Greensboro’s Eviction Crisis
Qualitative Interviews and Observations
Millions of people in the United States are evicted every year (Greenberg et al 2016). In North Carolina, the process by which a landlord can have a tenant removed from possession of a leased premises derives both from the common-law rights of a landlord and from current statutes enacted by our legislature. In Guilford County, we found that in 2015-2016 on average there are around 1,380 Summary Ejectment (or legal eviction filing) per month. In all, 16,390 cases were filed in 2015-2016. There is a human cost to evictions on tenants and their families. Eviction impacts a tenant’s future access to decent and affordable housing and has been shown to have negative impacts on physical and behavioral health outcomes. Evictions result in tenants accepting substandard housing on disparaging terms and increase the likelihood of homelessness.
Many cost-burdened renters in Guilford County are one car-repair, one hospitalization, or one high-utility bill away from being evicted from their homes. Data from the newly released Eviction Lab, the first national database of evictions, shows Greensboro as having the highest eviction rate of large cities in the state and the 7th highest eviction rate of large cities in the nation. In 2016, the eviction rate was 8.4 percent. This means that for every 100 renting households in Greensboro, 8.4 experienced an eviction. On any given day in 2016, around 13 families were evicted from their homes. By contrast, Winston-Salem and High Point have, respectively, around 8 and 3 evictions daily. In total, Greensboro households experienced 4,948 evictions in 2016. Unfortunately, these numbers for 2016 underestimate the number of evictions in Greensboro. All of the evictions tracked in Eviction Lab are formal evictions – all going through the long process of legally removing a tenant. As Matthew Desmond, the Principal Investigator at the Eviction Lab, writes informal evictions are perhaps more common than formal evictions. An informal eviction could be a landlord padlocking the door while the tenant is at work or a landlord threatening a tenant if they do not leave their home. Housing instability has been shown to affect health outcomes, children’s academic achievement, employment, and neighborhood vitality.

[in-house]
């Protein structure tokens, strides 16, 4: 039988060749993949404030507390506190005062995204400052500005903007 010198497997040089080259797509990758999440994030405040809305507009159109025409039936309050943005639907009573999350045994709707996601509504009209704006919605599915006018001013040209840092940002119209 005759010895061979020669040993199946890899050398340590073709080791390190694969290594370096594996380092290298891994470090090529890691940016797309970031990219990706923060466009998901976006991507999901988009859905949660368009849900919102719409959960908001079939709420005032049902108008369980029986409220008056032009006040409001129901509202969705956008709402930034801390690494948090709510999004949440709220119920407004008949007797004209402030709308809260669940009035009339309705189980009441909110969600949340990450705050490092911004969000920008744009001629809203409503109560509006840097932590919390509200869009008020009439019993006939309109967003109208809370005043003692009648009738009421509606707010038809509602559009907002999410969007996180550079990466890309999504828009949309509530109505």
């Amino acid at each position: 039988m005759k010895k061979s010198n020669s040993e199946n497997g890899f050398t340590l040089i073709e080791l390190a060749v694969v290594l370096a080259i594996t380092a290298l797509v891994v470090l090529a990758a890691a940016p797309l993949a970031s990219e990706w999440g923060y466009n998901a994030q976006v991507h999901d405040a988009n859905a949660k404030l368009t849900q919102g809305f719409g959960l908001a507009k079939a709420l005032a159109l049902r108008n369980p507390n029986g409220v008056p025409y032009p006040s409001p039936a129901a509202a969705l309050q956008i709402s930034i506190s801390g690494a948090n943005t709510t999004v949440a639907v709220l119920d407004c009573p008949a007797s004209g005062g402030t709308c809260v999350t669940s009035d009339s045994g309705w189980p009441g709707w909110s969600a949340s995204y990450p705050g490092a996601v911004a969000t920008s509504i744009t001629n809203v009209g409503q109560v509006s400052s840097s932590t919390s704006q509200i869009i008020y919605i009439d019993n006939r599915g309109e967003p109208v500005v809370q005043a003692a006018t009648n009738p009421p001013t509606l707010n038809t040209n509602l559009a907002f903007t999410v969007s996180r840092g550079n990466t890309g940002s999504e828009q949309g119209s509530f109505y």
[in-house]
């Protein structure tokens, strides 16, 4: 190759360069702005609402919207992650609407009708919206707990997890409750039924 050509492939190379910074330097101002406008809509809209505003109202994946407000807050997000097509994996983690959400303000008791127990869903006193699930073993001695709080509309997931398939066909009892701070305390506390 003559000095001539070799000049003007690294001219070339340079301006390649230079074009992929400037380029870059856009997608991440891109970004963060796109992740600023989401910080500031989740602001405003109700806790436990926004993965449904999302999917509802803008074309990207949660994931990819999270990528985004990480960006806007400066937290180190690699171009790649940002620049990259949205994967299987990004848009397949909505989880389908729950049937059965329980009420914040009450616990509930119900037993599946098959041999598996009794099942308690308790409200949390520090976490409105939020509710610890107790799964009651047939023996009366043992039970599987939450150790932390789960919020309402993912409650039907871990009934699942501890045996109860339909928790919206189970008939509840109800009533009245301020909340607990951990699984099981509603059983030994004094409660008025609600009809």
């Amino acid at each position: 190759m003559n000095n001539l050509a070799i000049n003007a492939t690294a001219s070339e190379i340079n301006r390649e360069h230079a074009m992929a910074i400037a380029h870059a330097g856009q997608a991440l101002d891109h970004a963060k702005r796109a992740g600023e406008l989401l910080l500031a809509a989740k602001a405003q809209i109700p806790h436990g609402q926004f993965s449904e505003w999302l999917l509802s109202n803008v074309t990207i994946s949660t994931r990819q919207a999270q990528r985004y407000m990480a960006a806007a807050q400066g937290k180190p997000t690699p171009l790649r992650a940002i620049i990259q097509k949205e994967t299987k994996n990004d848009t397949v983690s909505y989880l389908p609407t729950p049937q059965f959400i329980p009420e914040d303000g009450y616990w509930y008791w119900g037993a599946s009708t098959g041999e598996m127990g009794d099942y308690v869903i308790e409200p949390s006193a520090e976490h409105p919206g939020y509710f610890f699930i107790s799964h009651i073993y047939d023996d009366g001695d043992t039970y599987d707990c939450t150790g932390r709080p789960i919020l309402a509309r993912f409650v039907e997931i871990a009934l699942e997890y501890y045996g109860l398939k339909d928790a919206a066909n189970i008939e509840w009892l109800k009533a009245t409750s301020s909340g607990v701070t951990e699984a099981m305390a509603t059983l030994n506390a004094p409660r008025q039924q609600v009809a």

This report picks up from our previous study.in which we examined court documents to ascertain the volume and dynamics of evictions in Greensboro. For this new project, a total of 231 telephone numbers were harvested from the data set of 1104 cases. Nearly half of these numbers (45.5%) were no longer in services a year later. Up to three calls were made to each of the remaining numbers. Voicemail was left indicating the UNCG was conducting a study and that we would be calling back or that they could call us. A third (34.2%) remained unreachable after multiple attempts. Of those who answered 10 (4.3% of all numbers) refused to be interviewed and 16 cases (6.9%) had only received a summary ejectment but had not received an eviction judgement. Many of these had remained in place after paying back rent due. Finally, 20 individuals (8.7%) completed a 10-15 minute telephone interview in which they described the outcomes of the eviction process.
The impact on individuals and families is clear: anxiety, depression, and mental health are impacted; families become even more precariously housed or homeless; and a year after facing eviction only a third are found to be living in safe, clean, and affordable housing. Eviction also impacts the lives of our youngest residents. School performance tends to decrease when students are in unstable housing situations. Parents who are working multiple jobs or worrying about eviction may not have the time to take an active role in their child’s education. One mother who was interviewed by CHCS reported that her daughter became anxious when her mother paid any bill late, not just the rent. In another interview, a different mother said that her daughter repeatedly asked her “where her room went.”
Read Part II in our series on eviction issues here: Eviction Interviews Report